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Cookies for the culture: New Jersey baker's cookies showcase Black hairstyles

How Glassy Brown Cookies aims to inspire new generation of bakers and celebrate Black history
How Glassy Brown Cookies aims to inspire new generation of bakers and celebrate Black history 03:05

PHILADELPHIA (CBS) -- They're cookies for the culture, baked goods with Bantu knots, tight curls, and tapered fades Arlene Felder designed in honor of Black History Month.

Arlene Felder's Glassy Brown Cookies came after she quit her 9 to 5 job to put her creativity on full display. The cookies shown here showcase popular Black hairstyles. CBS News Philadelphia

"I didn't see it as a kid, we didn't have the Crayola with the different shades of brown or anything like that, we just didn't have it, so for me, if I saw it at 5,6,7,8 even at 13 years old, it would mean so much to me," Felder said. "So since I didn't see it, I created it."

Felder is the owner of Glassy Brown Cookies. She says just like her small business based in Burlington County, New Jersey, her treats are a representation of what you get when you take a chance and put your creativity on full display.

The Black History Cookies you see above sell for $50 online and are made fresh to order. You can also pick up an "I Am Black History" tin.

"My slogan is 'I see cookies in your future,' because I love wearing glasses," Felder said. "Some people change shoes, I change glasses," said Felder.

There are plenty of kinds of other cookies to choose from, too.

"We specialize in making chocolate chip cookies, apple pie cookies, banana pudding, peach cobbler, and so many more. We also do cookie and inclusivity classes for kids with special needs and we do a variety of things," Felder said.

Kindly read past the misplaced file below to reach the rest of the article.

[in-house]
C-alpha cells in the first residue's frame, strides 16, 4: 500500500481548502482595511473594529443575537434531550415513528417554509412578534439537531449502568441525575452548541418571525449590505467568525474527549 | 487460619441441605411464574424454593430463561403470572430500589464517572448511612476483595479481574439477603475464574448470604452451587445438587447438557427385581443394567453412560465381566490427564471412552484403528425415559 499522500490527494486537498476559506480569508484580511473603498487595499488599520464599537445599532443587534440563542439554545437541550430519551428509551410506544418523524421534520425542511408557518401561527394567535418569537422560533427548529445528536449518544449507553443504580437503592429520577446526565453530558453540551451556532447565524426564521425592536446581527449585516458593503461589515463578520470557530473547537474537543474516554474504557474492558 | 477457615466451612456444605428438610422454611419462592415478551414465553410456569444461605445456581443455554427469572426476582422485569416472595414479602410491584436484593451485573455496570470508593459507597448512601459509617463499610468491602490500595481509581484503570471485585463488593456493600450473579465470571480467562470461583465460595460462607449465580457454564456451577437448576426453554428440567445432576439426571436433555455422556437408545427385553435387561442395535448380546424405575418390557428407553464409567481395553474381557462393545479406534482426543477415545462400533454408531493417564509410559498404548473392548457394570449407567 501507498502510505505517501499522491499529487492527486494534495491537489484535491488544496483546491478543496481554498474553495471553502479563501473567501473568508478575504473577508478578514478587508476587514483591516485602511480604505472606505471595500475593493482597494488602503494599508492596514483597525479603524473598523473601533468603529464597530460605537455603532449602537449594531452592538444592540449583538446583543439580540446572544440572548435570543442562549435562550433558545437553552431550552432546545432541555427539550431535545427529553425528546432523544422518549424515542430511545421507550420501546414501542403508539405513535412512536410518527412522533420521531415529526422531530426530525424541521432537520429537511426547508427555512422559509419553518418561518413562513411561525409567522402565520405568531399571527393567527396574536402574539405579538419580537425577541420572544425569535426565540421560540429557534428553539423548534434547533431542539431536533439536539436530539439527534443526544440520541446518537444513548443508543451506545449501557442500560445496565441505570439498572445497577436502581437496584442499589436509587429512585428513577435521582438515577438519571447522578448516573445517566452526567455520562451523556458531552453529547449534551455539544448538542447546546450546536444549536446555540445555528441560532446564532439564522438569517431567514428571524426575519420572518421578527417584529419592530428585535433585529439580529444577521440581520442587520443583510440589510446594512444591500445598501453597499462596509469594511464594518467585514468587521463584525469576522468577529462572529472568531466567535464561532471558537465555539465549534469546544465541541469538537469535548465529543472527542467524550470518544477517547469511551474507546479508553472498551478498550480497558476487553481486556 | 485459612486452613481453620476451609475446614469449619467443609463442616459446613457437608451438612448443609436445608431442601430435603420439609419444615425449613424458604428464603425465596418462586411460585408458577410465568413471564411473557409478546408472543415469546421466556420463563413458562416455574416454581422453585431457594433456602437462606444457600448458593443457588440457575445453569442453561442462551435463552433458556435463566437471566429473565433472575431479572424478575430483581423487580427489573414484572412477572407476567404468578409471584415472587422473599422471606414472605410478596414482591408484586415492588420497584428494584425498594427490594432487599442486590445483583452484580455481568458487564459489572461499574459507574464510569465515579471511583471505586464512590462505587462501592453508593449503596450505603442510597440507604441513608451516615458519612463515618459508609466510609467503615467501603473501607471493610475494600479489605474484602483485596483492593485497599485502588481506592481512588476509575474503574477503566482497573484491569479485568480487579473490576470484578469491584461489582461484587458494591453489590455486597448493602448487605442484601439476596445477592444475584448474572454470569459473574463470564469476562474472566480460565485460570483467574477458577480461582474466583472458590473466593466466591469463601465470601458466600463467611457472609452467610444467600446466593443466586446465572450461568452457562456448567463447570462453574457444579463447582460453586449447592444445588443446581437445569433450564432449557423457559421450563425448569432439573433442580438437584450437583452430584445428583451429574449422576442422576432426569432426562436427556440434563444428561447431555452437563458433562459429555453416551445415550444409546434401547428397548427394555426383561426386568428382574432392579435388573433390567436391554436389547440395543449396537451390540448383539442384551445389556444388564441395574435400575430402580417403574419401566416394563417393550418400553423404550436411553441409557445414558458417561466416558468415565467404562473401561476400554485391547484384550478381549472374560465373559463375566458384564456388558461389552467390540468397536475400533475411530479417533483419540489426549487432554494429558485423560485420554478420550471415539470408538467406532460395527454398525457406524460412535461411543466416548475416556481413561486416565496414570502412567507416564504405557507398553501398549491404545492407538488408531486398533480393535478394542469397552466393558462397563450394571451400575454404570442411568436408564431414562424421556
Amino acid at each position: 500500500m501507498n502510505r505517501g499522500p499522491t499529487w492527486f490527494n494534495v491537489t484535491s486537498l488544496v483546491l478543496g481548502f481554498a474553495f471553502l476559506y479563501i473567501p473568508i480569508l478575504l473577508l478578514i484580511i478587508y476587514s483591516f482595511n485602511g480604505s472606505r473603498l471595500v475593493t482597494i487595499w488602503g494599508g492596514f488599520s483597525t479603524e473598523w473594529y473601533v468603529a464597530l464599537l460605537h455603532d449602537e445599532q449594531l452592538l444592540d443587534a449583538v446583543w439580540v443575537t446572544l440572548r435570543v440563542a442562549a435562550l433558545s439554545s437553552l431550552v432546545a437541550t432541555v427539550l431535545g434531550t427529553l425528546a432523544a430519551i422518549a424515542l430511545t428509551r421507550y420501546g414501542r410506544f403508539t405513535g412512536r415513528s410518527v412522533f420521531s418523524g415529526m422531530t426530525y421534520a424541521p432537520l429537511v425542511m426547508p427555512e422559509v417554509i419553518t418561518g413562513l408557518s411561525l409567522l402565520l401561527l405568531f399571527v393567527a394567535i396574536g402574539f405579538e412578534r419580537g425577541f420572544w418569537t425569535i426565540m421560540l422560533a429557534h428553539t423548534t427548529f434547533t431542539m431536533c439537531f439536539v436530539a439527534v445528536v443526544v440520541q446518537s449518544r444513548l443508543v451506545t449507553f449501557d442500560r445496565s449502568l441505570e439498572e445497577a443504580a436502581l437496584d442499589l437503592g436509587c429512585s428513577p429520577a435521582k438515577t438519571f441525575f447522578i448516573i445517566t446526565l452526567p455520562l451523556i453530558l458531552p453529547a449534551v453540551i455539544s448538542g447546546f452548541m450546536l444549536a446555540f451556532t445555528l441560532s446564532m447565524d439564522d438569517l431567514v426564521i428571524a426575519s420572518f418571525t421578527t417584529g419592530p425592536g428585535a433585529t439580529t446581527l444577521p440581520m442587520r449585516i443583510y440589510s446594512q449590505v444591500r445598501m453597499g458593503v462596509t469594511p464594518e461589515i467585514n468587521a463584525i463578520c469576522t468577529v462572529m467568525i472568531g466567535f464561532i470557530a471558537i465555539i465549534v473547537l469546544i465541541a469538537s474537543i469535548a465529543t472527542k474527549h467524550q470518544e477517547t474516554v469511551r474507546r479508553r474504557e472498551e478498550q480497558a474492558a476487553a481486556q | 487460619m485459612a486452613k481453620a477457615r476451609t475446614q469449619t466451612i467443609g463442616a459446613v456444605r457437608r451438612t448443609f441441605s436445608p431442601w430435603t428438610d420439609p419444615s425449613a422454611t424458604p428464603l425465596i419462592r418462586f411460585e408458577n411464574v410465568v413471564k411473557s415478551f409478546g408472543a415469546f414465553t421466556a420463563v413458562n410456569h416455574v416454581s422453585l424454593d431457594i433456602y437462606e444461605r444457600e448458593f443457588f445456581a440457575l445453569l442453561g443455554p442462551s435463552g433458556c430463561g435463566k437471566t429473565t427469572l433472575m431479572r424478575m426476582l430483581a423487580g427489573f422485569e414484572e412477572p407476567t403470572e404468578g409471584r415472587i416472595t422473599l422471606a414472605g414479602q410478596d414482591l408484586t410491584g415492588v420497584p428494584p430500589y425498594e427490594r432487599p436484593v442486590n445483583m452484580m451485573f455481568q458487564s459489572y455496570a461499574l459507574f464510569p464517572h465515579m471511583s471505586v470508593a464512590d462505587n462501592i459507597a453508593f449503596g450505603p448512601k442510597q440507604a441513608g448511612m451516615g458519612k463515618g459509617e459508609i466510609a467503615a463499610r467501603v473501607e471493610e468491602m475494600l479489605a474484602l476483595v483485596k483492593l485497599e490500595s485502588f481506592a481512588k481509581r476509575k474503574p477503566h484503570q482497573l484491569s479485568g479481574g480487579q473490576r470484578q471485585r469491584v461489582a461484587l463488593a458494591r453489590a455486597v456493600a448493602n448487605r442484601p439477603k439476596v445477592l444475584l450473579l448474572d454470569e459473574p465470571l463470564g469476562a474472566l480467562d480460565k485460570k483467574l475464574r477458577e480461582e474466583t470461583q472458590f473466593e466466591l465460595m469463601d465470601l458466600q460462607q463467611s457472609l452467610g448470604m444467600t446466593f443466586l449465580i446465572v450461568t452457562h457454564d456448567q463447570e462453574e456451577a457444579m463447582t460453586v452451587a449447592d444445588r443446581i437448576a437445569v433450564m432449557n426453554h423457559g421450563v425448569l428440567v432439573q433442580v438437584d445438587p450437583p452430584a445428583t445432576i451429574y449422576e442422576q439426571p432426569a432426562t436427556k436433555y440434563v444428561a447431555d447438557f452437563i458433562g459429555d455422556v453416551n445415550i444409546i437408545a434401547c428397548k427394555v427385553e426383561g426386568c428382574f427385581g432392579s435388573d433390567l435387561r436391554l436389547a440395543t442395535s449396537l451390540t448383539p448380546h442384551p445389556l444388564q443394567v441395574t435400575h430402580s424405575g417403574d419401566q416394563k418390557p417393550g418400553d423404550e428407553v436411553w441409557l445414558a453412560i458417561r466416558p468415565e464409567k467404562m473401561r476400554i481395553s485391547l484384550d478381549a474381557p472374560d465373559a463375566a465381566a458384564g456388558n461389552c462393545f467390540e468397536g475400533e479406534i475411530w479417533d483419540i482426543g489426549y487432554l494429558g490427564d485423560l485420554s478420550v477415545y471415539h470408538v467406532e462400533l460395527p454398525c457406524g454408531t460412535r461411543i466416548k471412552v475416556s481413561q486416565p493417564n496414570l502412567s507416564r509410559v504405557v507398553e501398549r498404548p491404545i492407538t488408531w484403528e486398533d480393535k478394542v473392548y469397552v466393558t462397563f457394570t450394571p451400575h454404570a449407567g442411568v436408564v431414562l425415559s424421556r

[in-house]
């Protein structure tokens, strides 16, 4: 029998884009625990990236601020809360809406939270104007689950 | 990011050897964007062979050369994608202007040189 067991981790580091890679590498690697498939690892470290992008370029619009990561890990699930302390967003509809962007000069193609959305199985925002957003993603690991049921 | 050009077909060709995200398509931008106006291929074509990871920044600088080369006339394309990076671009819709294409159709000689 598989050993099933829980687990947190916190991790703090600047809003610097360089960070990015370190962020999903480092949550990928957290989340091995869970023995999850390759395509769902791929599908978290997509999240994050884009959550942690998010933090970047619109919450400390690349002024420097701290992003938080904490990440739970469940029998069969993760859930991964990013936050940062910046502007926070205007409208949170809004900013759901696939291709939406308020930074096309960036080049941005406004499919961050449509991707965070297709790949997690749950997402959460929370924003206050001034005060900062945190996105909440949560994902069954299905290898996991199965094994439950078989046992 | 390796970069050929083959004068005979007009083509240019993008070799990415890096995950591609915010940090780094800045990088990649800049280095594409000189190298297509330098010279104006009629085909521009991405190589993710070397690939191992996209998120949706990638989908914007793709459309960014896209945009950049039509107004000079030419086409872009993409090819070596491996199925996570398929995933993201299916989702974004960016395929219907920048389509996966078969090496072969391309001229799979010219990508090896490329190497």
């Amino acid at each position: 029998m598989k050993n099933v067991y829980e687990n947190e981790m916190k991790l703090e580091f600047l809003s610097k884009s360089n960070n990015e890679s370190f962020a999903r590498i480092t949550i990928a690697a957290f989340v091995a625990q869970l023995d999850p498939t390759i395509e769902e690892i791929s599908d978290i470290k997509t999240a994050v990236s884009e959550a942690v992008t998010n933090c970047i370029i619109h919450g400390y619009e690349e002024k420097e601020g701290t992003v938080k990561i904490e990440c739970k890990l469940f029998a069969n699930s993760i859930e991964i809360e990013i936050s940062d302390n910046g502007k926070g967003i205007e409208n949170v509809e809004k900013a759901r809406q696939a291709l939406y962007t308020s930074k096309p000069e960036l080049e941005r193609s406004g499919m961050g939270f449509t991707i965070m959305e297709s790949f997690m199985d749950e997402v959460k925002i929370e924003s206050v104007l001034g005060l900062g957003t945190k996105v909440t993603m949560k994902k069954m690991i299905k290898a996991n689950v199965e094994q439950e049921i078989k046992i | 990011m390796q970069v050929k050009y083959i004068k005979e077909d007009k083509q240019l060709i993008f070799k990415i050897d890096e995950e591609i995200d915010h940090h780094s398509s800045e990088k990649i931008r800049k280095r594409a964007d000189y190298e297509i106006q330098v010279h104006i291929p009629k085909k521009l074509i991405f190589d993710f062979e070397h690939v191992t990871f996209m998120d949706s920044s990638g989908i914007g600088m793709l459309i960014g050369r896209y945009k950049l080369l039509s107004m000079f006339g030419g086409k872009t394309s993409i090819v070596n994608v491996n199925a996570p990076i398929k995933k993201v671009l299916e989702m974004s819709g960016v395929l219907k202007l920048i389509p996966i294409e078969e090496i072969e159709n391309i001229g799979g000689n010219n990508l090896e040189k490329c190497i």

CBS News Philadelphia

Felder is a South Jersey native who wasn't always in the cookie business. She retired from her nine-to-five job working in social work for the state of New Jersey to pursue her dreams full time in 2019.

"I just know that a lot of times, life gets hard, life gets stressful, you know, you have to do what works, you have to have your passion. Something within you deep that says, 'Hey, I'm tired, I can't do this anymore,'" Felder said. "So you have to have something that makes you go, and for me it was cookies," said Felder.

It was a risk — and now a purpose fulfilled — that she hopes will encourage Black business owners across the region.

"It's hard as a small business, but don't quit, you're here. Be here, be recognized and be seen," Felder said.

Felder says the cookies are a hit and she plans to continue making them after Black History Month. 

For more information, visit  

Arlene Felder smiles as she tells us about her business Glassy Brown Cookies with locations in Burlington, NJ and Moorestown, NJ. CBS News Philadelphia
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